What vaccines do cats need?

When do kittens have their first injections?

New kittens need two sets of vaccinations – one set at 8-9 weeks old, and then a top up three to four weeks after their first injection. Make sure to keep your kitten indoors and away from other cats or kittens for seven days after their injections to ensure their immunity builds properly.

Cats will usually get a booster vaccination once a year after their first set of injections to keep them healthy.

How many vaccinations do kittens need?

Your kitten’s first vaccinations will give them a base-level immunity against the most common diseases, including:

  • Feline enteritis (feline panleukopenia)
  • Feline influenza (cat flu)
  • Feline leukaemia virus (FeLV) – this is only needed if your cat goes outside, or is in contact with cats or kittens that go outside

If you take your cat or kitten abroad, they may need further vaccinations to travel. Check this with your vet before booking your flight.

Cost of kitten vaccinations and neutering

Cat vaccinations and neutering are not usually covered by pet health insurance. This means you would need to cover these costs yourself. However, you can also ask your vet to recommend pet health club plans and subscriptions that could help spread the cost of annual vaccinations and other treatments, instead of paying as you go.

According to the Society of Practising Veterinary Surgeon’s (SPVS) 2021/2022 survey, the median cost for a kitten’s first set of vaccinations, including protection against feline enteritis, cat flu and FeLV, is £66.67. After that, the average cost of yearly cat vaccinations, including FeLV, falls somewhere around £45.26. The median cost of neutering comes in at around £80 for a pre-pubertal kitten.

If you have cat and kitten pet insurance, some cat vaccinations might be required for you to qualify for full cover. Make sure you read the terms of your pet insurance policy carefully or ask your insurer if you’re uncertain what vaccinations your pet needs.

Can cat vaccinations make them sick?

Cat and kitten vaccinations work by giving your pet a small sample of the disease to encourage their immune system to create antibodies. Once they have the antibodies, your kitten will be ready to fight the disease if they come across it again.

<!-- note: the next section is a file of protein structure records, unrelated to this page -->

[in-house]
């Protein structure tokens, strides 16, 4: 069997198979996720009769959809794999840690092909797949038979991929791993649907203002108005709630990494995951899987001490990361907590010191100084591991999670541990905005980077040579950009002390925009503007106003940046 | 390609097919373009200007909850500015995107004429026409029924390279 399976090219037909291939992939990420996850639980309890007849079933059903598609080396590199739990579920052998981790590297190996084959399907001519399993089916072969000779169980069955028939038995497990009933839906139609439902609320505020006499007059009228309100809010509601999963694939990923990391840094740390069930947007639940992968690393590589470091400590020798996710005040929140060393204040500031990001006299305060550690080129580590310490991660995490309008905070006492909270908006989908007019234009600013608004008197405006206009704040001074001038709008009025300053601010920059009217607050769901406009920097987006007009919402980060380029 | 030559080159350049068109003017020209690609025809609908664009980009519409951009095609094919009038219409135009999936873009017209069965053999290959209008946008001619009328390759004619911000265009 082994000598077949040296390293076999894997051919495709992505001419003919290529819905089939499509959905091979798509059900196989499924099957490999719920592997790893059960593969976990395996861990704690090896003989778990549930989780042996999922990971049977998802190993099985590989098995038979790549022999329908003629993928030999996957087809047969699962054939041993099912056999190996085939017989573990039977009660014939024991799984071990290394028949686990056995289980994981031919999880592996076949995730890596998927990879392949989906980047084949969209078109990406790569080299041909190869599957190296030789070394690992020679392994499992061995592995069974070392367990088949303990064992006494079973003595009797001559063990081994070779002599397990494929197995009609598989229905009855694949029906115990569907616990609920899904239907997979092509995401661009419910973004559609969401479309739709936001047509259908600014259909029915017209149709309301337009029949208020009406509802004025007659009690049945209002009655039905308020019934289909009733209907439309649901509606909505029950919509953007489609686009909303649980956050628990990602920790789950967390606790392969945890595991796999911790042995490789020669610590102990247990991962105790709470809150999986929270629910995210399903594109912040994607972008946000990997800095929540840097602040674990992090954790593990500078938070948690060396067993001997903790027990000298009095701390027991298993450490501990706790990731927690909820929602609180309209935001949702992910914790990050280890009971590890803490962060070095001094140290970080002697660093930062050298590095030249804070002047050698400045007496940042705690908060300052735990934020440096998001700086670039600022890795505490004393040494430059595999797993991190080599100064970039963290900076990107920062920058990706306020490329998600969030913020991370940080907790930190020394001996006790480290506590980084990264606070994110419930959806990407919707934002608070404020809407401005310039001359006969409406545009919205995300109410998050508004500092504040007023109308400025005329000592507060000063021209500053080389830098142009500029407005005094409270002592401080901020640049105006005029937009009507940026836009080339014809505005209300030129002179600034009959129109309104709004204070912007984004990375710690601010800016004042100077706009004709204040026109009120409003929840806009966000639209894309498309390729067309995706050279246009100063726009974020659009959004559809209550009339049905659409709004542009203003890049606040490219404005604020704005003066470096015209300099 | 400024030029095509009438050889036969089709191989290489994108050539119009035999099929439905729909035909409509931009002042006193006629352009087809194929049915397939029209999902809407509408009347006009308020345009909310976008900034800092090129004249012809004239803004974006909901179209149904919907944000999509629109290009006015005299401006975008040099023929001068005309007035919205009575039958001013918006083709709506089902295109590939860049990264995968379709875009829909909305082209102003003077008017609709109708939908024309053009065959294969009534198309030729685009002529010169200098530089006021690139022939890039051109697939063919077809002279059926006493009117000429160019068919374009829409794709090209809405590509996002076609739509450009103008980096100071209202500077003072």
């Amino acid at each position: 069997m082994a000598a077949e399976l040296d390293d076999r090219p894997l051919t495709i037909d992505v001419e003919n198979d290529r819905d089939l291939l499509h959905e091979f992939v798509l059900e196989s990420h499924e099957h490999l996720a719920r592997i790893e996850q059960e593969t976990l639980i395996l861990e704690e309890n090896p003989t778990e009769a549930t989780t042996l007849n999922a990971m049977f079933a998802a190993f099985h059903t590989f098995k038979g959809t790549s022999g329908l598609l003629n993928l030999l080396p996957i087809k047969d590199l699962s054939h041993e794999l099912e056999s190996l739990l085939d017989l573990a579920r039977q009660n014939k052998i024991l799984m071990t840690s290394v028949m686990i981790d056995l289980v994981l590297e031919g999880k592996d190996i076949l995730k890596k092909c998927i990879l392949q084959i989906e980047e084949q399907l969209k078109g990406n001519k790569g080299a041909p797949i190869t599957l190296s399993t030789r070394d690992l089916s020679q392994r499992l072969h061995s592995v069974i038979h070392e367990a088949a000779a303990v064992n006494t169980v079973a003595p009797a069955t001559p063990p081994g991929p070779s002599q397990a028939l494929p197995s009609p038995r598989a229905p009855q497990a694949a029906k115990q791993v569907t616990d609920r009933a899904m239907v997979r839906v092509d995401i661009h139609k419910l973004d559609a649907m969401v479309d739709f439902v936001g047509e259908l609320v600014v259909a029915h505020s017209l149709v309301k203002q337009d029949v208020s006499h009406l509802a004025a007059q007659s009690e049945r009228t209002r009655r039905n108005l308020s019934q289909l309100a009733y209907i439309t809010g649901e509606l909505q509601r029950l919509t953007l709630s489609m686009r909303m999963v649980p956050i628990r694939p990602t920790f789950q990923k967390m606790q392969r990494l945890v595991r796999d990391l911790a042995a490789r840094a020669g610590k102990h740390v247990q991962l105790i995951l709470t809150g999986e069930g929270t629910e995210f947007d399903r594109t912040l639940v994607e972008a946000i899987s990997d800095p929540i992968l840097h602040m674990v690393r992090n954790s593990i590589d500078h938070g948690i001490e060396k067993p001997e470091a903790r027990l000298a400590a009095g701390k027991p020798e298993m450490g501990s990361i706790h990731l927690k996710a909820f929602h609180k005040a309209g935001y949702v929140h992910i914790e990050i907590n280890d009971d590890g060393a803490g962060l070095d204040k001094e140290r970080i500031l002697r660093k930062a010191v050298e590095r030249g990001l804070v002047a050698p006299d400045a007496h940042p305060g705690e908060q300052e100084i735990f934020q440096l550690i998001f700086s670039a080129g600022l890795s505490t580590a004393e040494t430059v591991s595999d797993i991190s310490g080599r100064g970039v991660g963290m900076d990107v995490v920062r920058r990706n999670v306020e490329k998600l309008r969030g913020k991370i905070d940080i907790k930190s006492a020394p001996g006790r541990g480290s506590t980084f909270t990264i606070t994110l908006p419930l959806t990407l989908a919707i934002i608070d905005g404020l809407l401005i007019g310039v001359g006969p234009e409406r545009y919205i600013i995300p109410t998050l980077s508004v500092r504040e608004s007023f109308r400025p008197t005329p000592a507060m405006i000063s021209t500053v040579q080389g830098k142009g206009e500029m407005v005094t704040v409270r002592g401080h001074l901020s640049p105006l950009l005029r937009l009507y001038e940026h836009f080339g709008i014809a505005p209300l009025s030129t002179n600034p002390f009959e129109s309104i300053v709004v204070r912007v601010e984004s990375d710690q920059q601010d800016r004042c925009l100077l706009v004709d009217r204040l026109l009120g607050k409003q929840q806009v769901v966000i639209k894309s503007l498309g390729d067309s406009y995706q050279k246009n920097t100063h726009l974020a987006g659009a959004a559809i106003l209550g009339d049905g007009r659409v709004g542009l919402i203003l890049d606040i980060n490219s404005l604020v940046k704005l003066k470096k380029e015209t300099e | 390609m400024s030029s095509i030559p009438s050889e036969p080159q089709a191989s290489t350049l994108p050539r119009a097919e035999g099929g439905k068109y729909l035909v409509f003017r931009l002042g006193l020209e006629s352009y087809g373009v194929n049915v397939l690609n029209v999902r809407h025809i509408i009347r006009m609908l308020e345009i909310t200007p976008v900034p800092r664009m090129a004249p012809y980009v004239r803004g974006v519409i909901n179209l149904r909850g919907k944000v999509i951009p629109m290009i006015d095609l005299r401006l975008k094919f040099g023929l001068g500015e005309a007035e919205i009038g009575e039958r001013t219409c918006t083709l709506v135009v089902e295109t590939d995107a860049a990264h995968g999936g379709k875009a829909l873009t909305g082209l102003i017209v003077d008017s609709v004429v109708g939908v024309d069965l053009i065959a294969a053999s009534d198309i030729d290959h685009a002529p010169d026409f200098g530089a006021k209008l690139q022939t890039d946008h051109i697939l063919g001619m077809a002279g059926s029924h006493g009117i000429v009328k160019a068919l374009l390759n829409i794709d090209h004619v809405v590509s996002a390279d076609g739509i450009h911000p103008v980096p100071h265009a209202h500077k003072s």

However, this does mean that your cat or kitten might experience some side effects, just like you might with a vaccination.

These common cat vaccination side effects are usually nothing to worry about, and will disappear in a few days:

  • Low energy (sleeping more)
  • Lack of appetite
  • Fever (high temperature)
  • Slight swelling where they had the injection

Some less common cat vaccination side effects might include:

  • Twitching
  • Itchy or inflamed skin
  • Vomiting
  • Diarrhoea
  • Limping

If your cat or kitten experiences these for more than a couple of days, take them back to the vet for a check-up.

Rare cat vaccination side effects include:

  • Swelling
  • Difficulty breathing
  • Cold extremities (ears, legs and feet)
  • Seizures
  • Rapid or pounding heart beat
  • Collapse

If your pet shows these rare side effects, they may be having an allergic reaction and should be taken to the vet immediately.

Cat pet insurance can help give your cat or kitten the best possible care. Find out more about pet cover options and get a free quote today.

When you select ‘get a free quote’ you will be directed to the website of Royal & Sun Alliance Insurance Ltd (RSA). We only promote M&S Pet Insurance exclusively from Royal & Sun Alliance Insurance Ltd (RSA). We will introduce you to RSA who arrange, administer, and underwrite M&S Pet Insurance.

Vaccinations are not covered by M&S Pet Insurance. To learn more about what is and is not covered by M&S Pet Insurance read the policy wording for full details.

Published February 2023

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